Superannuation ‘mega-funds’ raise questions on governance and influence
As we enter the era of superannuation mega-funds, important questions are being raised over the almighty power these funds could wield.
A new report suggests that 90% of the roughly 190 superannuation funds monitored by APRA should consolidate into 10 to 15 mega-funds comprised of 1 to 2 million members and with balances exceeding $200 billion.
Economist Warren Hogan expresses concern that consolidation could result in less competition and a questionable concentration of power and influence.
“You do want competition, you do want choice and the more consolidated the industry the less [choice] there is,”
“Most industries tend to see the weak gobbled up by the strong over time and I think that’s what we’re about to see in the superannuation industry,”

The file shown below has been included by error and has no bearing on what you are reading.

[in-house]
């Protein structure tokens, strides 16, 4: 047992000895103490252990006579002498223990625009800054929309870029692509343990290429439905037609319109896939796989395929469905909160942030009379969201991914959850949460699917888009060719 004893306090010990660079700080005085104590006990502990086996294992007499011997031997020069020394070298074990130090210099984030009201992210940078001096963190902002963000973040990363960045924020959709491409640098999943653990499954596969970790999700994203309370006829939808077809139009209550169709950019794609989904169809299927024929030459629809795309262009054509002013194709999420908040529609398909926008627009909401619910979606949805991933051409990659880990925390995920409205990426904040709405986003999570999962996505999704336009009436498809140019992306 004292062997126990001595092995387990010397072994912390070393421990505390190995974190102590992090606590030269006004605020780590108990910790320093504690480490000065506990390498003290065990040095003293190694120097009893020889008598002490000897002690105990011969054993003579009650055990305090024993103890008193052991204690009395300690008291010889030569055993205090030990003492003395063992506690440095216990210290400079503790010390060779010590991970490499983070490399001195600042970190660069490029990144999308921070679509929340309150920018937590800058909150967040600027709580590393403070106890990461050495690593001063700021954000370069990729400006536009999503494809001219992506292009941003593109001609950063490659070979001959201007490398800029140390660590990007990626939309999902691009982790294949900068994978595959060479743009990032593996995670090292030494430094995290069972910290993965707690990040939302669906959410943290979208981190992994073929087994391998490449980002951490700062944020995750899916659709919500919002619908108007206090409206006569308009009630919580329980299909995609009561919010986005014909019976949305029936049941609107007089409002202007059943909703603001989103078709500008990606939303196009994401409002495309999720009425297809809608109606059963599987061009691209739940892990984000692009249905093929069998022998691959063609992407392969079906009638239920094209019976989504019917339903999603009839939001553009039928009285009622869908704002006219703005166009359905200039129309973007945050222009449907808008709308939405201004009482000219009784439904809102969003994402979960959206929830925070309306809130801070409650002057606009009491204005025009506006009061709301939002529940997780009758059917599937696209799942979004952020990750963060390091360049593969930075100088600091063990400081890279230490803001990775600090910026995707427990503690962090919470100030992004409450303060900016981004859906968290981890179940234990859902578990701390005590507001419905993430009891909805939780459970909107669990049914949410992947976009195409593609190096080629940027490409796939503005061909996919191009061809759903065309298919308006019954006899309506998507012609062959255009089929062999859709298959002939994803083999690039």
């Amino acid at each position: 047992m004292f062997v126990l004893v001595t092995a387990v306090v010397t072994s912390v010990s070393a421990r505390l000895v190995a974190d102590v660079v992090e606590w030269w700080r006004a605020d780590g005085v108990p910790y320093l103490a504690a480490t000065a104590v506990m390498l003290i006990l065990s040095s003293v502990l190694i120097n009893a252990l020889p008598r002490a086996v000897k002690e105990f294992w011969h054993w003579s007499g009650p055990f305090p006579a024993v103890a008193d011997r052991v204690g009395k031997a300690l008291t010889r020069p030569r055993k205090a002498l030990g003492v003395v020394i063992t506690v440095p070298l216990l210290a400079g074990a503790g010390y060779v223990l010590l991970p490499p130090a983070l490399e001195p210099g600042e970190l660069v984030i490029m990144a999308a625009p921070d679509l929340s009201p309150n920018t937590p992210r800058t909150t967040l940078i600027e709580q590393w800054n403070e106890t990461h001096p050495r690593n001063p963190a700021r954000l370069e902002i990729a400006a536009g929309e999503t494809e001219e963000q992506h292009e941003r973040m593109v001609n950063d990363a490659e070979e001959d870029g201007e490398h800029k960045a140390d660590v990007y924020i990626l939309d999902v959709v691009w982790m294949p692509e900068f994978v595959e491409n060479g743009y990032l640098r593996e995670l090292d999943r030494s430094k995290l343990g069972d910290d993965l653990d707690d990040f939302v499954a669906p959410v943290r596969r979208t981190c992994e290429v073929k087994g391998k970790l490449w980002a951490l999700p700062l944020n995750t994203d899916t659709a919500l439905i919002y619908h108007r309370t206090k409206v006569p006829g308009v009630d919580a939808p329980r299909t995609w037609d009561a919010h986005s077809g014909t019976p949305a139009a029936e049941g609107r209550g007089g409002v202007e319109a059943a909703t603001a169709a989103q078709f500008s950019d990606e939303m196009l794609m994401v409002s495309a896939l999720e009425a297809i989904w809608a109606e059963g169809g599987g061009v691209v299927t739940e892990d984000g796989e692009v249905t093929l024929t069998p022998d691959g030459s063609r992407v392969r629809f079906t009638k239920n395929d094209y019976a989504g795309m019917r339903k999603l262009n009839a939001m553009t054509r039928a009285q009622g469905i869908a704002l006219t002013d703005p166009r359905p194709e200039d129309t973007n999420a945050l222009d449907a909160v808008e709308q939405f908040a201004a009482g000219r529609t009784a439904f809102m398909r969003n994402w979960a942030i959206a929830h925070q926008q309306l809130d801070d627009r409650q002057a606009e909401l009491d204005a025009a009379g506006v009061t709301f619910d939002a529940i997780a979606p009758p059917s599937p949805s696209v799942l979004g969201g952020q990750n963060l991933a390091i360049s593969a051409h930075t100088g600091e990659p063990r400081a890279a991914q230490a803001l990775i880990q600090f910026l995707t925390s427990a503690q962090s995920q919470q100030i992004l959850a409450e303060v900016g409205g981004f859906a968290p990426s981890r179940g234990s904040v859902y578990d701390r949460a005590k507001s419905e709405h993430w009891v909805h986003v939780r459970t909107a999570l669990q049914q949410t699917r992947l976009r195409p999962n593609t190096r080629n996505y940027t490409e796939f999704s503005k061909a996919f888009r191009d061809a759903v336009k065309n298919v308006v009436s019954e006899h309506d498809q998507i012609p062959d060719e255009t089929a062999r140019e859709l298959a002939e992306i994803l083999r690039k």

About 1.6 million people have withdrawn up to $10,000 from their super fund early under the government’s emergency access scheme and Professor Hogan suggests this rush of people ripping out cash from their retirement savings highlights the problem some people have by being forced to participate in the government-mandated savings scheme.
“I think this is people saying they’re not all that comfortable with compulsory super and to have it in hands of private-sector megafunds I think raises some real questions of governance and the influence they would exert… particularly in unlisted areas like infrastructure,”
Click play to hear more from economist Professor Warren Hogan: